I think I've broken four or five spreaders on that one kite, all from deadlaunching on rough grass and one of those breaks caused a seven inch tear right close to the leading edge but it repaired easily and has held perfectly. 

I used the superglue technique with tedlar on both sides...probably overkill but it's my work kite so it's gotta stay together.

Kites will break, I can baby mine or not, and maybe some probably will break more easily than others. After looking up close at a Legacy, I think that would be a pretty hard one to snap anything on, being the frame is seriously heavy duty. I think much of it is a trade off; make a kite that will fly in lighter wind and something's more likely to give. Make it stronger and it gets usually heavier. Yes I know, the right combination of space age materials and this might be a cost of course. I'll leave any more of that discussion to pretty much everyone here who is more technically inclined than myself.

I'd flown an Ozone I had a lot, and in no way ever babied it. I was probably at least the third or fourth owner and it had lots of tedlar, just from fair wear and tear but I'd have to say it was probably one of the most durable kites I've owned, I flew the heck out of that thing and only broke one spreader (yeah I know, deadlaunching again on crummy clumpy grass) and plain wore out what I assumed was the original bridle.

Jannie.."I used to be Snow White - but I drifted" Mae West

Replied on: 12/05/2003 07:22:55 AM

Fly it till the frabic fails due to UV dammage.....

AKA TakoIka
AKA Harold
King George VA

The wind is like the air, only pushier.

Replied on: 12/05/2003 08:27:37 AM

I have an L1 JITB in my opinion I do not abuse, but I never hesitate trying anything with it. More than I'd like to count ,Sleeping beauty's on this one,many-many times than I can count Tornado-Flapjack-one hand pop backspins-attempts gone bad.
I have not broken anything but I wore through a nose rather quick. I replaced it with ballistic material on the nose-replace the stand-off covers and its ready for more. The longer I fly it, the beter it performs..The stripes on the lower LE is beginning to peel back at the edges but who cares..just getting broke in..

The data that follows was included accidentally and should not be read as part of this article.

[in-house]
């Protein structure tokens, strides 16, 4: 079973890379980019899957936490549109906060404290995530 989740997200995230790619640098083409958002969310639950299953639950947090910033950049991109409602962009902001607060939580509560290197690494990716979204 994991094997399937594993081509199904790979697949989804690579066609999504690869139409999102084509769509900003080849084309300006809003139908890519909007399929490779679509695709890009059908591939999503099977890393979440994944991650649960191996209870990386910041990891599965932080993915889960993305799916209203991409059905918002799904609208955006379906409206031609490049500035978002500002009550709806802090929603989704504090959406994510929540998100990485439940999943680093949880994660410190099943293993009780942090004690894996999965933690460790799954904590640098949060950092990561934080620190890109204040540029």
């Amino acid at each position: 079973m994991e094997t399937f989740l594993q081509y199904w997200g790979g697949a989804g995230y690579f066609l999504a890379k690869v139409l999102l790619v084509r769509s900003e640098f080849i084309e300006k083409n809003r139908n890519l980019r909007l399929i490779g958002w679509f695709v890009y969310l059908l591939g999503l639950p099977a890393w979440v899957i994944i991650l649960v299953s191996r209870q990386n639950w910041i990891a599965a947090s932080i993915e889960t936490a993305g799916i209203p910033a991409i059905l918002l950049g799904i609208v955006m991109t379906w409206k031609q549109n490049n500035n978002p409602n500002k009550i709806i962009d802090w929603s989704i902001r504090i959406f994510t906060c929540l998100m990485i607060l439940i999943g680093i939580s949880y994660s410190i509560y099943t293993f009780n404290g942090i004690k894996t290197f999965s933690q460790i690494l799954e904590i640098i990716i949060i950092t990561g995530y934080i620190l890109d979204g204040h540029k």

Replied on: 12/05/2003 4:04:37 PM

Fly on the beach if you can. Think of it as "freeway mileage" on a car, because there is much less wear on the kite if you have a less than perfect landing.

Replied on: 12/05/2003 4:12:09 PM

Just for the record, I have some mylar dragons, paper and mylar fighters, and a mylar box kite that I purchased in the early 1970s that still fly so at this point I think kites may outlast cars!

Replied on: 12/05/2003 5:00:38 PM


Originally posted by kratebiker

Fly on the beach if you can. Think of it as "freeway mileage" on a car, because there is much less wear on the kite if you have a less than perfect landing.

I don't know about that. Sand can be softer for "landing" , but all that abrasive can wear through fabric over time. Even if you clean the kites pretty well, a couple years on sand is gonna be harder on the kite than a couple years on a nice, soft grass field. Baylands!


Replied on: 12/05/2003 5:03:57 PM

I have kites going on 14 years old that are still in good condition. The newer materials have extended the life of the sail considerably. At one time I was told a sail is good for 200 hrs I believe. Dan & I were discussing this once & I believe that was supposed to be the life of the sail at one time, not sure if nylon, icky or what.